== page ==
It is pretty clear that Labour mayoral candidate Siôn Simon and his campaign manager Liam Byrne have made defending their votes from UKIP a priority.
They fear that their biggest threat, particularly in the Black Country, comes from the party in purple.
And they are being shameless about it. Mr Simon, at his campaign launch in Wolverhampton, told party activists that they should not be afraid of English patriotism .
He has also been throwing around a Take Back Control slogan – to show how he plans to defend the West Midlands from London interference and meddling.
This is, of course, swiped from the leave campaign in last year’s EU referendum.
They say that this was about the UK asserting itself against meddling from Brussels.
But there was, for Labour Party members especially, an equally uncomfortable subtext that it was also about the UK taking control of borders and keeping out hordes of Middle Eastern and East European types bent on destroying our way of life or sucking the British taxpayer dry on benefits.
So it is not surprising that a number of them are privately expressing misgivings about Mr Simon’s seizing of this territory. Some that are on the campaign trail say they are doing so without enthusiasm.
But there is merit in the argument that London governments have dismissed the West Midlands and Birmingham for generations. Little was put in place to help the region recover from de-industrialisation.
And while the civil servant in London showered cash and investment on the capital, the regional cities were left to rot.
The Birmingham Post & Mail was at the centre of thecampaign a decade ago to get New Street Station rebuilt
Despite thousands of pages of business cases and bid forms going in to Whitehall, the Government just wasn’t listening – probably because those civil servants never passed through New Street on their daily commute. Equally, projects like the Metro tram lines and the Camp Hill rail line, as well as investment in new housing, have been in limbo and are only just getting going again.
So now Mr Simon is right to talk about the West Midlands taking back control , sorting out its own investment and raising its own funding free from the need to get ministers to sign everything off.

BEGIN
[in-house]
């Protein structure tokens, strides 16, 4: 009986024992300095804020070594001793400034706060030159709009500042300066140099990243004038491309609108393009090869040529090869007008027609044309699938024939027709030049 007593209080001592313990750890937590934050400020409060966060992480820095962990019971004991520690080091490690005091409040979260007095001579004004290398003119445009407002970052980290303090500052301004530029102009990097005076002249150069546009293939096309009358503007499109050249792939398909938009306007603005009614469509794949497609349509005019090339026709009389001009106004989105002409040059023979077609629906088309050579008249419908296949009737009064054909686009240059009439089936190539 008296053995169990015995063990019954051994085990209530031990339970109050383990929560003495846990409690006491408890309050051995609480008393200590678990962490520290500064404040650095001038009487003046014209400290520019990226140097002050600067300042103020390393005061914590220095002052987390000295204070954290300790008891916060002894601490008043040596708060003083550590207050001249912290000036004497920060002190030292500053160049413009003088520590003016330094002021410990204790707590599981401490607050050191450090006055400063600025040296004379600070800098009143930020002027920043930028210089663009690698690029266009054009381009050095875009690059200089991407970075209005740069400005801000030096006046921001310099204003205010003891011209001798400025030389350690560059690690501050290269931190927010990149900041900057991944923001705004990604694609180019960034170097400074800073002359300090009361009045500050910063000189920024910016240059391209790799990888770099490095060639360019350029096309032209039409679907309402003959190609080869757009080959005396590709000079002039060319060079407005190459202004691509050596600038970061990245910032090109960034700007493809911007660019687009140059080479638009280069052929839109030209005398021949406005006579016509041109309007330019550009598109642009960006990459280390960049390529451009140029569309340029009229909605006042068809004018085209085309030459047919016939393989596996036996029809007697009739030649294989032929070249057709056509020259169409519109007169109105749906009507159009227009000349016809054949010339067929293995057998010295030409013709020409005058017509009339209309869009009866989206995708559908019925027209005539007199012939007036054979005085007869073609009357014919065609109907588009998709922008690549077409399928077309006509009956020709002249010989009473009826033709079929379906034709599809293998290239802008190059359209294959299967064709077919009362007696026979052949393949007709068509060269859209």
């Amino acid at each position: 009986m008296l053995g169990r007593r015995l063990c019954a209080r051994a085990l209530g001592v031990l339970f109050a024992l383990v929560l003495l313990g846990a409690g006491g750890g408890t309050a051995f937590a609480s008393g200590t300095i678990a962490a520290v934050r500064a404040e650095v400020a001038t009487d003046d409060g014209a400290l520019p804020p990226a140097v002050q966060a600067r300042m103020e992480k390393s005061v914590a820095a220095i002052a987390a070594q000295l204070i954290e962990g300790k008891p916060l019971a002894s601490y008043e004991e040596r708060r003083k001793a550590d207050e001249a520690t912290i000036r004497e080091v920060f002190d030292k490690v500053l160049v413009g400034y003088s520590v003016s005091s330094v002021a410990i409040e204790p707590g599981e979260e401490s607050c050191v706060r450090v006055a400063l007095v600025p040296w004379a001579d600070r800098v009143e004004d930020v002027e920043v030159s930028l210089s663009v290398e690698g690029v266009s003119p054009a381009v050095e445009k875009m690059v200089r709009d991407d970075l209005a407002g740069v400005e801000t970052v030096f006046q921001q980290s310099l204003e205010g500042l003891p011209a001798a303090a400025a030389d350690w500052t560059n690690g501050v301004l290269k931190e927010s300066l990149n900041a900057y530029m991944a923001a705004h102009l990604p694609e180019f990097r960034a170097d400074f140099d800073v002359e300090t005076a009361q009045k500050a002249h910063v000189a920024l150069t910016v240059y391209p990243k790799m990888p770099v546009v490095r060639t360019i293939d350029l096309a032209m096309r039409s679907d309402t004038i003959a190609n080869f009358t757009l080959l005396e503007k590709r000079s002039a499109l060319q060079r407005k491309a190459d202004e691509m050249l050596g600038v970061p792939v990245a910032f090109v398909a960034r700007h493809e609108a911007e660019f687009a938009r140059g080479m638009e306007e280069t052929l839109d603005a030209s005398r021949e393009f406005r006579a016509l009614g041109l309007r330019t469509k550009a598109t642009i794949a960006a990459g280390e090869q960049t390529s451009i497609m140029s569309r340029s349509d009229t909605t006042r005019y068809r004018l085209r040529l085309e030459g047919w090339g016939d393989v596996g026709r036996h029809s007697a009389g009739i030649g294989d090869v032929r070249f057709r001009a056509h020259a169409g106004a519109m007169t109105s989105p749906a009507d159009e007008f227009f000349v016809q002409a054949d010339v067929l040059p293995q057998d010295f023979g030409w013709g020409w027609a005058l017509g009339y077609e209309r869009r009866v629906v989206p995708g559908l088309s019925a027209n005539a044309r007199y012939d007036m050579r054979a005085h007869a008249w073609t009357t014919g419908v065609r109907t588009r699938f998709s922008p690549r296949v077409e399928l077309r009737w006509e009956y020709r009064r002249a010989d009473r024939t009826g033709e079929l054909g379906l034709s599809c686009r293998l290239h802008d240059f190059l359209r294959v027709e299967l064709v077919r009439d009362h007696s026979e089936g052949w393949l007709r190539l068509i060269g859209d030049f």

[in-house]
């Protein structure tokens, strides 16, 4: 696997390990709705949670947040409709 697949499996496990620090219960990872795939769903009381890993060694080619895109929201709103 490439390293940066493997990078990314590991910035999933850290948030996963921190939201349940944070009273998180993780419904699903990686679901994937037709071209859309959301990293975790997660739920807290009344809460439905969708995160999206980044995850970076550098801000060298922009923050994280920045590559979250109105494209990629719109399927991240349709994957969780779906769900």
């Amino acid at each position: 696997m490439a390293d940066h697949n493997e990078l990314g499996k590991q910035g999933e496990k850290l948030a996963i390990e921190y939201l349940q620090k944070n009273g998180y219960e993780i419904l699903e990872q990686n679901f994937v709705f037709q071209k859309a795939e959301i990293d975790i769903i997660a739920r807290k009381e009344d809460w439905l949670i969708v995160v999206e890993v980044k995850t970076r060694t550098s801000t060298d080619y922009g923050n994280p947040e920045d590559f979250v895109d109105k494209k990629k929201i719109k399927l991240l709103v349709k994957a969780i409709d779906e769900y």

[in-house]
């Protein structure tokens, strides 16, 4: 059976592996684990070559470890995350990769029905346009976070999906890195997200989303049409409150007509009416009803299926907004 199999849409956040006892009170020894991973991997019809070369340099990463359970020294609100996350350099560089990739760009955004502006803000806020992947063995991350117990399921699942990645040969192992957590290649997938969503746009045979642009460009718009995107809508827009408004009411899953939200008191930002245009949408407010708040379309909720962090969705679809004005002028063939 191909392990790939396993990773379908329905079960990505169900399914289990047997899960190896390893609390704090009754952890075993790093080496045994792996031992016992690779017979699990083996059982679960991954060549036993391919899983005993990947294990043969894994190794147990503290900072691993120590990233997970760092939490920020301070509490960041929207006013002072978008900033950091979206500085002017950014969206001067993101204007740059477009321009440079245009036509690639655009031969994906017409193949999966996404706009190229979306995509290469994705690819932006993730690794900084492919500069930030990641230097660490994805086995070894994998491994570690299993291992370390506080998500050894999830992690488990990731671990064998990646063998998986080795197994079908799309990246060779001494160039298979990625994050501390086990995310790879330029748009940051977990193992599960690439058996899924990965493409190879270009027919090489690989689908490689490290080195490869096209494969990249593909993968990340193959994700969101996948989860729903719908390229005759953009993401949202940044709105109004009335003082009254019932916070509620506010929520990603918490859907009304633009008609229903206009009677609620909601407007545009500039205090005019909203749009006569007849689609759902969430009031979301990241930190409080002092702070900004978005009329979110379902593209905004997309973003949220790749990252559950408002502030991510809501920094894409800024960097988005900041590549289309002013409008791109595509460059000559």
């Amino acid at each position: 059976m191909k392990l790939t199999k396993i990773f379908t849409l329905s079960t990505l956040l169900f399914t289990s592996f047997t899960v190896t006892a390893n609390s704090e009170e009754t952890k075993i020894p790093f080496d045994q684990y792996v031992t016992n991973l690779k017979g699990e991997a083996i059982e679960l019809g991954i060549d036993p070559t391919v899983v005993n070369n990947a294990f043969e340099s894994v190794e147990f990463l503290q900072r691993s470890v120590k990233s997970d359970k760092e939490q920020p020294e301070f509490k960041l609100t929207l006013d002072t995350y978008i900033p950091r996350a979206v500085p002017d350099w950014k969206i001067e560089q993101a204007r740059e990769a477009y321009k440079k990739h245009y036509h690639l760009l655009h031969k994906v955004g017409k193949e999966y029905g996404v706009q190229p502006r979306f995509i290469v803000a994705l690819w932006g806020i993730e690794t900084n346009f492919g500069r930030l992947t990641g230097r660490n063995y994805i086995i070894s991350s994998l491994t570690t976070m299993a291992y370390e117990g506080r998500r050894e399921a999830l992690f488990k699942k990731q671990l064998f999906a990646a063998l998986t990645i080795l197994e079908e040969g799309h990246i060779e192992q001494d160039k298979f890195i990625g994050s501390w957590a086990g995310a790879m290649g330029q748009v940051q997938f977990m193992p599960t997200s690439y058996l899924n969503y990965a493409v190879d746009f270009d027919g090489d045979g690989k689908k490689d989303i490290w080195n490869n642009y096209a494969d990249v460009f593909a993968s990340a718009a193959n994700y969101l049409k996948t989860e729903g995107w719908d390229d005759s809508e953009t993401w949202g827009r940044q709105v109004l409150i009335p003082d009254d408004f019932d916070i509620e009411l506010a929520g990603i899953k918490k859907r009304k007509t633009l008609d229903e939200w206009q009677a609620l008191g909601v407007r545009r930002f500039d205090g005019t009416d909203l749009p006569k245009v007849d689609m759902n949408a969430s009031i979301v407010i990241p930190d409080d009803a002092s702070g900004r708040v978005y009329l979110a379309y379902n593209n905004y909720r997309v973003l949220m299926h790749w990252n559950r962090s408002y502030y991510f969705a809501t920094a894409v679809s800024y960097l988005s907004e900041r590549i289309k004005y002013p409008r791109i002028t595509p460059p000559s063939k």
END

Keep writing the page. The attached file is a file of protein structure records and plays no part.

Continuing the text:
The aim is to create a modern day Joseph Chamberlain – the Victorian Birmingham mayor who gave the city a clean water and gas supplies because he could.
Certainly one aim of the new raft of metro mayors arriving across the regions this spring will be to persuade Government to release further funds and powers and give them the freedom to drive their regions forward in the way they see fit.
So perhaps Mr Simon could develop his Leave-inspired slogan and campaign for a federal state or devolved nation – like Scotland, Northern Ireland or Wales to whom he has already compared the West Midlands in terms of scale.
He could follow Farage as the people’s champion, photocalls in pubs with a pint in one hand and fag in the other (although I understand he neither drinks nor smokes), an open top bus tour where he screams at bystanders through a megaphone and walkabouts where he exchanges banter with market traders.
If you’re going to steal UKIP’s methods you might as well go the whole hog and set up the West Midlands Independence Party. We could call it WIMP for short.
What party are you standing for again?
Meanwhile, his Conservative rival, Andy Street, continues to strut his stuff on a campaign trail around boardrooms and business meetings of the region.
Many of us have also had the delight of receiving the special Street campaign newspaper – complete with a nice green masthead and local branding to confirm we live in Solihull, Walsall or whereever.
What this also proves is that his campaign team knows the ‘West Midlands’ is a terrible title and no voter has any identity or affiliation to it.
It also champions his credentials as a successful businessman, the Brummie made good who got all the way to the top at Britain’s favourite department store. What it very much plays down it that Mr Street is the official Conservative Party candidate. I wonder why.
* We have also been contacted by Lib Dem councillor Mike Ward who has also pointed out that residents in his Sheldon ward were sent the Meriden edition of the Andy Street freesheet - leading to much laughter and confusion.
Boundary changes proposed a few months back do indeed propose moving Birmingham's Sheldon ward into Solihull's Meriden constituency and residents are furious. Cllr Ward wonders if they have jumped the gun, or more sinister the changes are a done deal whatever the results of consultation.